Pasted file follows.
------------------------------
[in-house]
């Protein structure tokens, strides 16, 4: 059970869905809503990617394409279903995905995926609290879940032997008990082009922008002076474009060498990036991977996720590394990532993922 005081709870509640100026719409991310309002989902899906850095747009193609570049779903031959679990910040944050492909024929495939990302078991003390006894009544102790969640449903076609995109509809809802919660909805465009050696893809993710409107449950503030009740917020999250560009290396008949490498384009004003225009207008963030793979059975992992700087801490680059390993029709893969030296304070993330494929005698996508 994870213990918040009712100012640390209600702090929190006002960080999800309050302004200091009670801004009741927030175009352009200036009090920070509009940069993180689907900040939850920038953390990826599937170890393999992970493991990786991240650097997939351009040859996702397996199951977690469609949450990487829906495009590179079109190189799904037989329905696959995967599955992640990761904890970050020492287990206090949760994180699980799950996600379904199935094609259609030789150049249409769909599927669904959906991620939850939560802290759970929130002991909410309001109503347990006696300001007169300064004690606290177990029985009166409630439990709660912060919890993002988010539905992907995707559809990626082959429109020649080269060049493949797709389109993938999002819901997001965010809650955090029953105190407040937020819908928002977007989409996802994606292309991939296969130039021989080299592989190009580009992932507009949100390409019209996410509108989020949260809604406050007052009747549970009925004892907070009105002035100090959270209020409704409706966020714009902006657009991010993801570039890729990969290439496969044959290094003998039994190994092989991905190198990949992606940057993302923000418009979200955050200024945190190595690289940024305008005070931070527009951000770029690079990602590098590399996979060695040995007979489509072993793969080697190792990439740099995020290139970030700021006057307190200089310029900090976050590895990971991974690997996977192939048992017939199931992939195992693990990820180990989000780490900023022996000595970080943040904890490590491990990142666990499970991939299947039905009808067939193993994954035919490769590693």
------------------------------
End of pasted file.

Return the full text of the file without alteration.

[in-house]
């Protein structure tokens, strides 16, 4: 059970869905809503990617394409279903995905995926609290879940032997008990082009922008002076474009060498990036991977996720590394990532993922 005081709870509640100026719409991310309002989902899906850095747009193609570049779903031959679990910040944050492909024929495939990302078991003390006894009544102790969640449903076609995109509809809802919660909805465009050696893809993710409107449950503030009740917020999250560009290396008949490498384009004003225009207008963030793979059975992992700087801490680059390993029709893969030296304070993330494929005698996508 994870213990918040009712100012640390209600702090929190006002960080999800309050302004200091009670801004009741927030175009352009200036009090920070509009940069993180689907900040939850920038953390990826599937170890393999992970493991990786991240650097997939351009040859996702397996199951977690469609949450990487829906495009590179079109190189799904037989329905696959995967599955992640990761904890970050020492287990206090949760994180699980799950996600379904199935094609259609030789150049249409769909599927669904959906991620939850939560802290759970929130002991909410309001109503347990006696300001007169300064004690606290177990029985009166409630439990709660912060919890993002988010539905992907995707559809990626082959429109020649080269060049493949797709389109993938999002819901997001965010809650955090029953105190407040937020819908928002977007989409996802994606292309991939296969130039021989080299592989190009580009992932507009949100390409019209996410509108989020949260809604406050007052009747549970009925004892907070009105002035100090959270209020409704409706966020714009902006657009991010993801570039890729990969290439496969044959290094003998039994190994092989991905190198990949992606940057993302923000418009979200955050200024945190190595690289940024305008005070931070527009951000770029690079990602590098590399996979060695040995007979489509072993793969080697190792990439740099995020290139970030700021006057307190200089310029900090976050590895990971991974690997996977192939048992017939199931992939195992693990990820180990989000780490900023022996000595970080943040904890490590491990990142666990499970991939299947039905009808067939193993994954035919490769590693």